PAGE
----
Lawsonia intracellularis is an obligate intracellular bacterium that causes proliferative enteropathy in various animal species. While cellular proliferation of intestinal cells is recognized as the hallmark of L. intracellularis infection in vivo, it has not been demonstrated in in vitromodels. In order to assay the effect of L. intracellularis, various cell lines were infected with pathogenic and non-pathogenic passages of the bacterium. Because of the high proliferative rate of these cell lines, serum deprivation, which is known to reduce proliferation, was applied to each of the cell lines to allow the observation of proliferation induced by L. intracellularis. Using antibodies for Ki-67 and L. intracellularis in dual immunofluorescence staining, we observed that L. intracellularis was more frequently observed in proliferating cells. Based on wound closure assays and on the amount of eukaryotic DNA content measured over time, we found no indication that cell lines infected with L. intracellularis increased proliferation and migration when compared to non-infected cells (p > 0.05). Cell arrest due to decreased serum in the culture media was cell-line dependent. Taken together, our findings provide data to support and expand previous subjective observations of the absence of in vitro proliferation caused by L. intracellularis in cell cultures and confirm that cell lines infected by L. intracellularis fail to serve as adequate models for understanding the cellular changes observed in proliferative enteropathy-affected intestines.

Recordings from the ASF session at the 2018 Leman conference are available

African Swine Fever is a topic of concern for the industry. The organizing committee of the 2018 Allen D. Leman Swine conference recognized that and responded by dedicating an entire session of the conference on this topic. Below are the recordings from that session.

Dr. Chris Oura: African Swine Fever – a real and present global threat

Dr. Gustavo Lopez: ASF experience in a large commercial system

Dr. Patrick Webb – ASF awareness, prevention & response efforts at the national level

Dr. Scott Dee – Risk of African Swine Fever (ASF) virus in feed and mitigation strategies

 

African Swine Fever in China: a Swine Disease Global Surveillance Report

This report was published from the Swine Health Information Center and prepared by the University of Minnesota.

Thursday, August 16, 2018

There is now a second case of African swine fever (ASF) in China.  It was found in a slaughterhouse where 30 pigs died of ASF. The slaughterhouse is located in the city of Zhengzhou in the Henan province. The pigs came from Tangyuan district of the city of Jiamusi, in the Heilongjiang province, over 500 miles to northeast of the first reported herd, which was detected approximately two weeks ago.

By road, the distance from the farm to the slaughterhouse is approximately 1,400 miles, travelling through areas with high pig density. The slaughterhouse is a large commercial facility, owned by Shuanghui, part of the WH Group, the world’s largest pork producer.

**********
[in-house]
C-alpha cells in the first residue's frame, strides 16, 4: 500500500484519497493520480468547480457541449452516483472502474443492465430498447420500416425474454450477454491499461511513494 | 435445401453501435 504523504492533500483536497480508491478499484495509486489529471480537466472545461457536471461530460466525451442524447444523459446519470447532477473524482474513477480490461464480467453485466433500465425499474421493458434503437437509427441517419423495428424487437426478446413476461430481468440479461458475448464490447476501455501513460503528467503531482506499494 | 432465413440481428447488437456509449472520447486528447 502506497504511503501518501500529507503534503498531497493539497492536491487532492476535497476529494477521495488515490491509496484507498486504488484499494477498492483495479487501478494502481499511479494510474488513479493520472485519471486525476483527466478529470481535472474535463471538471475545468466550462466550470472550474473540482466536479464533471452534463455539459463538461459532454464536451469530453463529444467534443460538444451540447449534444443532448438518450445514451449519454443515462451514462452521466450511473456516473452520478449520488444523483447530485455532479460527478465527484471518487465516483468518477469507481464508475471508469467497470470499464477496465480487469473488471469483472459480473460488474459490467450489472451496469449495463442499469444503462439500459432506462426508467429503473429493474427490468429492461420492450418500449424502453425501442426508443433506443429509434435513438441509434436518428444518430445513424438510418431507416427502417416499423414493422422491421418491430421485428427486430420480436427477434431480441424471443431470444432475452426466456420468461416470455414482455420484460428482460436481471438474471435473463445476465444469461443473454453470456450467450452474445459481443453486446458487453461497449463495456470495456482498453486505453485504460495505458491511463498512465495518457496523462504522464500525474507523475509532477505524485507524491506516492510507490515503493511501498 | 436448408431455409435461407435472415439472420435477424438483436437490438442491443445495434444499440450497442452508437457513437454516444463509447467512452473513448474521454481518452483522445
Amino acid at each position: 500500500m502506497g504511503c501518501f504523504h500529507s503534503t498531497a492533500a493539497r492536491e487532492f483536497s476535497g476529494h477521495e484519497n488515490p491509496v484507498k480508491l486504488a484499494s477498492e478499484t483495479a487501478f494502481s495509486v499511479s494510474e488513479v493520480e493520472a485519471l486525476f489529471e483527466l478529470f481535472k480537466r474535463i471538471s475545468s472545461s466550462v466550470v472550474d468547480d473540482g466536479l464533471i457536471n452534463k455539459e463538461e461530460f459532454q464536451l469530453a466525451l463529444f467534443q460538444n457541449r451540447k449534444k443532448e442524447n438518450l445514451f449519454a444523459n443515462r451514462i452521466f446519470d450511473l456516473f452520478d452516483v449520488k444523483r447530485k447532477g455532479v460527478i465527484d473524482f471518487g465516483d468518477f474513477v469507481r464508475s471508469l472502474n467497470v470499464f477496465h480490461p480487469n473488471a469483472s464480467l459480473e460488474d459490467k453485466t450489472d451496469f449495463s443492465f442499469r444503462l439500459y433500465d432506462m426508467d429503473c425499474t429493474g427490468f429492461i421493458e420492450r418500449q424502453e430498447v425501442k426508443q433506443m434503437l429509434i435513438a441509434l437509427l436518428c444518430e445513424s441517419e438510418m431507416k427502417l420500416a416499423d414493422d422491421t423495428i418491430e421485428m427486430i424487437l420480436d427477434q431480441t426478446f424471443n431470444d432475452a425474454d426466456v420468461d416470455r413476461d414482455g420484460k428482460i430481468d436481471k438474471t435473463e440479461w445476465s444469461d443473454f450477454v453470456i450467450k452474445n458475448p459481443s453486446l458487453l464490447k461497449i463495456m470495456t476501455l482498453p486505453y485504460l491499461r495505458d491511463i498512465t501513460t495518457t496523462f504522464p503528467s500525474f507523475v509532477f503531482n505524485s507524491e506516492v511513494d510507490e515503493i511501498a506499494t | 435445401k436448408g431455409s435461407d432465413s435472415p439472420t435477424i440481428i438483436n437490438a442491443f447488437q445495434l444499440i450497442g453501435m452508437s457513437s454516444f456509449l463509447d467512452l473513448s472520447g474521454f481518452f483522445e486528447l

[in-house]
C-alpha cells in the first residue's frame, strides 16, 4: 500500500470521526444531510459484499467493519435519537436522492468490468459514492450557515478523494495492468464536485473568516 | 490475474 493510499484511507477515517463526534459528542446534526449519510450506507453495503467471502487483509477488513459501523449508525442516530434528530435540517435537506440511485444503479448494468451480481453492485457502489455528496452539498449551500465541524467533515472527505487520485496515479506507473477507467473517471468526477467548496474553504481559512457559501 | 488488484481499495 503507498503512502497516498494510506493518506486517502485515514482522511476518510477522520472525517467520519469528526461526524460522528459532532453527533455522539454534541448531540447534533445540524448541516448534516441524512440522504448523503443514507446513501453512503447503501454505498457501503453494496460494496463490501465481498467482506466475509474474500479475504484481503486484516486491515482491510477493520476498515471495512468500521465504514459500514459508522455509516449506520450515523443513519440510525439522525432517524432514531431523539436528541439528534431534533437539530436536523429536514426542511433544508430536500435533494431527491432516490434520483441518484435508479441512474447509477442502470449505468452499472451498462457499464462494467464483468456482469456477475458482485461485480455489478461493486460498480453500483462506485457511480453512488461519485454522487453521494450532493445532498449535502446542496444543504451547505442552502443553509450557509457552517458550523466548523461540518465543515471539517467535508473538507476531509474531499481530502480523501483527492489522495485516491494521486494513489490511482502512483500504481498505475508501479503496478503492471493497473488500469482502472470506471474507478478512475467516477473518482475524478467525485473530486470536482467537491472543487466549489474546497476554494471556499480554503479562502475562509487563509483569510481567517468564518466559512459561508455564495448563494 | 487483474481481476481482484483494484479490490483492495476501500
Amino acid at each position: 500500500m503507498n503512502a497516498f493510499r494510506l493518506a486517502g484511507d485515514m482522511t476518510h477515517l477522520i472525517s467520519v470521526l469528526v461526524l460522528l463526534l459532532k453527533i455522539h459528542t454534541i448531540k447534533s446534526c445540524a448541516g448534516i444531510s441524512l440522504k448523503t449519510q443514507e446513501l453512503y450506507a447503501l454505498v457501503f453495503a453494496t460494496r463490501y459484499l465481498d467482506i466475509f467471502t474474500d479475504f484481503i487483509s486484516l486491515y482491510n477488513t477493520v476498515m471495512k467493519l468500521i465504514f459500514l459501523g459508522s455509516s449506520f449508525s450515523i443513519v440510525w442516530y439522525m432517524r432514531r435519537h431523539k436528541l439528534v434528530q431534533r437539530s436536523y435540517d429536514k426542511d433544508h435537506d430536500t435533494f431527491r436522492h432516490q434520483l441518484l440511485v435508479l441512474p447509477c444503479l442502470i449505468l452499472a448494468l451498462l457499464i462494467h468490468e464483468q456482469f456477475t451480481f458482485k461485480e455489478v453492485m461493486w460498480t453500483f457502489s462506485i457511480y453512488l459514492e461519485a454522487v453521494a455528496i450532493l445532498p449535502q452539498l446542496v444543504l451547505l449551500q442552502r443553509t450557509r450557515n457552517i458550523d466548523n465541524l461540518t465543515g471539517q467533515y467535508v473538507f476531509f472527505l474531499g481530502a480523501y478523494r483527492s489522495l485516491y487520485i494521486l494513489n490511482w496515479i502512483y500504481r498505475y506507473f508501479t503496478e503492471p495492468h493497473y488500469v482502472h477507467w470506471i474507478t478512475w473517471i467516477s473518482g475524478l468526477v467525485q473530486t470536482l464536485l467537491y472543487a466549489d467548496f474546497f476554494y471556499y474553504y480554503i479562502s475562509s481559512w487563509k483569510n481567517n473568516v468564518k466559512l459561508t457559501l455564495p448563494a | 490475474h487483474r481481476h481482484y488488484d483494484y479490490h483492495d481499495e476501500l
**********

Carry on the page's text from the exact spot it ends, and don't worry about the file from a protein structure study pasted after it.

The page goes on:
china-asf-second-case-e1534428267522.png

Government officials are moving quickly to try to isolate the disease. The slaughterhouse has been closed with a no movement zone within a radius of approximately of 6 miles and a zone of 2 miles for destroying all pigs.

This news outbreak signals that there may be a number of concerns about the status of ASF in China.  The distance between the original detection in Shenyang and this newly identified farm, as well as slaughterhouse, shows that the disease is being transported widely. The areas of concern now involve multiple Chinese provinces and heighten the likelihood of further cases.

china-4-locations-interest-asf.png

4 key locations: Red dot, new ASF outbreak reported in slaughterhouse is located in the city of Zhengzhou in the Henan province; blue: first ASF outbreak reported in a small pig farm in district of Shenbei New, in the province of Liaoning; green dot: farm (owner Wang) located in the Hunnan District, Shenyang city, Liaoning province; purple: Tangyuan district of the city of Jiamusi, in the Heilongjiang province.

The Chinese press is reporting that the outbreak started as early as April of this year.  (http://www.chinanews.com/sh/2018/08-15/8600530.shtml) A partial translation is below.

The first ASF case was officially confirmed on Aug 3, 2018 on a small farm (owner Zhang) located in the Shenbei District, Shenyang city, Liaoning province.  Further investigations indicated that the owner of the ASF index farm purchased 45 pigs on July 5, 2018 from a farm (owner Wang) located in the Hunnan District, Shenyang city, Liaoning province. Fecal samples collected from Wang’s farm were confirmed ASFV RNA positive by PCR.

Wang said that the last entry of pigs onto the farm occurred on March 24, 2018. There were 100 piglets purchased from Chuanying District, Jilin city, Jilin province.  In April, some pigs started to become sick and then died on the Wang farm. Wang did not report the abnormal pig death; instead the remaining live pigs were sold to the Zhang farm in Shenyang and other people. So far, all of the pigs initially from the Wang farm have been tracked and culled.  Wang was held in a detention center due to violation of the laws.